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Starting Young vs Starting Old - Page 2

post #31 of 35
As for me, I started at 29. I was really into rollerblading at the time and picked up the basics (direct to parallel) pretty easily. Then I spent a fair amount of time stuck at level six.

I have taken a fair amount of instruction. Then I became an instructor and really benefitted from clinics.

I ski with a crew of people who span skiing since they could walk to learned last year.

The irony is that most of the "skied since kids" people plateaued and the new folks who take a lot of lessons have better technical skills - once they get the miles and the confidence to go with the skills they will be the better skiers.

post #32 of 35
Originally Posted by oldtimer
You will be frustrated by 3,4& 5 year olds- they are KIDS, not ski buddies- that comes later-
AMEN!!! Hubby and I started our twin boys at 4. They are not naturally athletic, and skiing didn't come easily to them. We skiied backwards, with a child following, for YEARS! (we only get out 2 or 3 days a year). It didn't really click for them until they were 7. Up until that point, it was ALL about the children when we were on the slopes - where we skied, how often we stopped, how many turns we made. If we wanted to actually ski, we took turns going out alone for a couple of runs while the other parent stayed in the chalet with the kids - or not. We recognized that concentrating on the children for a few years was a worthwhile investment.

Now, 3 years later, we have our ski buddies! The boys can ski anything we want to ski, and do it reasonably well. They love the sport, and we look forward to skiing together for decades to come. Is that worth a few slow skiing years? Absolutely!!
post #33 of 35
Thread Starter 
Originally Posted by gnjantzie
Just to echo the concerns about young children being taken by parents on runs that are too much for them.
A few weeks ago we had a young female beginner killed at Norquay on a blue/black run when she ran into the trees.
I have no difficulty if a kid with good basic skills wants to explore and push themselves on a more difficult run, but I often wonder at some of the parents who seem to be getting ego gratification by proxy ("We've got Claude Jr. skiing double blacks and he's only four!")
In case anyone thinks that last line about Claude Jr. is an exaggeration to make a point:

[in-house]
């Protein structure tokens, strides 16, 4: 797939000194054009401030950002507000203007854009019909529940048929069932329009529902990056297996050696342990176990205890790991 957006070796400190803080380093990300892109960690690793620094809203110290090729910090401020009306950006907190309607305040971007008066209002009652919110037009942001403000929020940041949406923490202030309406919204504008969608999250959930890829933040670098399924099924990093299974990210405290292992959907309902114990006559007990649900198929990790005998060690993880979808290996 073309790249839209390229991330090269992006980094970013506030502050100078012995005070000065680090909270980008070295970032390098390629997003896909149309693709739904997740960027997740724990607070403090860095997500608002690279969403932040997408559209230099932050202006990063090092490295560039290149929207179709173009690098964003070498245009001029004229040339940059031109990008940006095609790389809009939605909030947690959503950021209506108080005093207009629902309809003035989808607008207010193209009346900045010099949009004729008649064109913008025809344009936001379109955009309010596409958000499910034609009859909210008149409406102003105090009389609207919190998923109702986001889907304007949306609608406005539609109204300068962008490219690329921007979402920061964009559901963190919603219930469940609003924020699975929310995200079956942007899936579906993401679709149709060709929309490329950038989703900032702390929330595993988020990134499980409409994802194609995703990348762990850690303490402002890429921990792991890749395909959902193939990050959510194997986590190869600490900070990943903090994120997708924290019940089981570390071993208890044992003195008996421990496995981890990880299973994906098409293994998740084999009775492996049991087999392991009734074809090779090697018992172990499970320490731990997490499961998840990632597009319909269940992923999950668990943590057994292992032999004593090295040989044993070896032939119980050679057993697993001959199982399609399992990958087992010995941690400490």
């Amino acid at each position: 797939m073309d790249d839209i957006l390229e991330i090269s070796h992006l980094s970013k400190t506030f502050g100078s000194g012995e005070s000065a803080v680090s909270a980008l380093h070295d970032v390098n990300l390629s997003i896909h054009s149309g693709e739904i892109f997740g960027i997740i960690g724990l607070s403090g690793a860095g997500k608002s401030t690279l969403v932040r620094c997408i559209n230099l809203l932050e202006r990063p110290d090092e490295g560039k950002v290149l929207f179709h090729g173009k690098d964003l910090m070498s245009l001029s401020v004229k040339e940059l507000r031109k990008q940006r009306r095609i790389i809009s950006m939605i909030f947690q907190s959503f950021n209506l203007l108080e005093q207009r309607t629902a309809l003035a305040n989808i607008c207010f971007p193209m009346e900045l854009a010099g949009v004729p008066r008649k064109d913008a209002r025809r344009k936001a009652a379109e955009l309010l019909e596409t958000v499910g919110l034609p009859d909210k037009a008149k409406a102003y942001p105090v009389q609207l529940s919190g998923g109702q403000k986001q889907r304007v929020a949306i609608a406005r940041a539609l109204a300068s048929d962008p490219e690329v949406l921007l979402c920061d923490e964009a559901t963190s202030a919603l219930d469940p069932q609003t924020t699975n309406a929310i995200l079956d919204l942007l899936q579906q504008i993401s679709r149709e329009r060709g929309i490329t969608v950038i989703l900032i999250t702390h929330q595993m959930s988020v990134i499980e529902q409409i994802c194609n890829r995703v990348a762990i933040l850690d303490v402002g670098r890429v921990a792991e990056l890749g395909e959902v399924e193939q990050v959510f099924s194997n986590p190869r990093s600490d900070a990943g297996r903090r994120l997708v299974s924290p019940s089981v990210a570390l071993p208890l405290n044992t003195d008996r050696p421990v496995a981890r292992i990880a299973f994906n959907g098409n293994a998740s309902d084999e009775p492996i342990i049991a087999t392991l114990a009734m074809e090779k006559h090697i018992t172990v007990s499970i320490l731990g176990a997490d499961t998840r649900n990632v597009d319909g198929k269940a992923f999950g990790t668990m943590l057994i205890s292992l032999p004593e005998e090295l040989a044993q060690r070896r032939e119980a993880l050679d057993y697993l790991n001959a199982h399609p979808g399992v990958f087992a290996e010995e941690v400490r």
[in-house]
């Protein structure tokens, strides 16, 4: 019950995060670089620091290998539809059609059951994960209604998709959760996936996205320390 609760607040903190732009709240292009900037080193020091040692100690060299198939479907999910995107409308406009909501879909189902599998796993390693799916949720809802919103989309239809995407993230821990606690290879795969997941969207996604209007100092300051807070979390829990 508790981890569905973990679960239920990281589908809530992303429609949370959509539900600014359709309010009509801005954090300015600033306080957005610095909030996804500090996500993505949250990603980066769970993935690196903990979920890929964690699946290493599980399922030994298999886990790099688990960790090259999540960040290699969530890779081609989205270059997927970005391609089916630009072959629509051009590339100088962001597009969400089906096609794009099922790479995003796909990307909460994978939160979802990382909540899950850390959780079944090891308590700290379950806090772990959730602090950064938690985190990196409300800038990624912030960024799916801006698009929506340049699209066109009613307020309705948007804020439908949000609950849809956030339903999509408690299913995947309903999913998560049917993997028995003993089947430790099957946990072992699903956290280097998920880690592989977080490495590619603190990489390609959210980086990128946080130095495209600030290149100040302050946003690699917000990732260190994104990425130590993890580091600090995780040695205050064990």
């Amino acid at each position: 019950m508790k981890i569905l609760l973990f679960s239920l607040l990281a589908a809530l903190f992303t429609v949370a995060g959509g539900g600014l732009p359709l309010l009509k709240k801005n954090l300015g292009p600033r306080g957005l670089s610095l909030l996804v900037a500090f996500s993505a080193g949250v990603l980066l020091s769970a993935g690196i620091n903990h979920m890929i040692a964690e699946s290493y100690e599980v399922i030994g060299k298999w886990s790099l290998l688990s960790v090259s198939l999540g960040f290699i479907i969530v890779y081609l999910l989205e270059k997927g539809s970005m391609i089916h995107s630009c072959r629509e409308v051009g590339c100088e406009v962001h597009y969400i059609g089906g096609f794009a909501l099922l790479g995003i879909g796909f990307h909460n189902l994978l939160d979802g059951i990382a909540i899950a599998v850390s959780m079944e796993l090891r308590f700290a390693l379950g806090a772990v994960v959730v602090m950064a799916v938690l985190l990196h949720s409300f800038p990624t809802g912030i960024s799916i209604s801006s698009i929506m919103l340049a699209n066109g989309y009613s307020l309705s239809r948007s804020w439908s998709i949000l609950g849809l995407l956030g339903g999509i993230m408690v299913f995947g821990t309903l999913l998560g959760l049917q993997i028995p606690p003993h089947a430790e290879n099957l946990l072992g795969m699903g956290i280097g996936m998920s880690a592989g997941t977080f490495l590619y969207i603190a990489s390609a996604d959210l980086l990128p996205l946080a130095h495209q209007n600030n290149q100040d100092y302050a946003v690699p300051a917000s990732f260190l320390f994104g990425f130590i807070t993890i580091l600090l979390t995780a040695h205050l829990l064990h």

I personally witnessed a father taking his two kids (8 and 10, maybe?) into Couloir Extreme on Blackcomb. A parent like that should have a custody hearing.

btw, when I mentioned putting our future 1-yr old on skis, I was thinking more "front yard" or "local park" than at Jackson Hole or Whistler! And only if she/he has fun, of course. I quit racing because of the head games and competitive nature of it - there's no way I'd push my children into anything.
post #34 of 35
We had a little slope in our back yard - maybe 3 feet. My older brother (13) would carry my little brother (3) up so he could ski down, on skis that my mom cut short for him - they were just long enough to mount the cable bindings!
post #35 of 35
Me started at 26, my kids at 2 yr. They are now 7 & 9. Just like others have stated had lots of times when we were on slope for 10-15 min then we just stop. Tired, whiny, bathroom breaks it didn't matter my, thought was not to push them and have them hate it, and this is from a type "A" as in A hole personality. But the big winner is myself because of the time investment I have made with them, lots of slow easy runs or like I said short times out on the slope ,it has all paid off because now I have my skiing buddies. I'm bored when I'm out by myself now, I want to ski with my kids. I have only one more skiing related goal for my kids and it is for them to do really well in school and get good jobs so they can take me to Jackson Hole! I wish I had started young because the ease with which young kids learn and try things is amazing, especially for the most part because of the very limited fear factor they have. I also teach skiing and for adults in general the biggest thing to learning is the fear of sliding, most people never really feel comfortable moving down the mountain, just look at how they ski mostly with the brakes on all the time, watch for heel pushing and snow spray. That tells it all.
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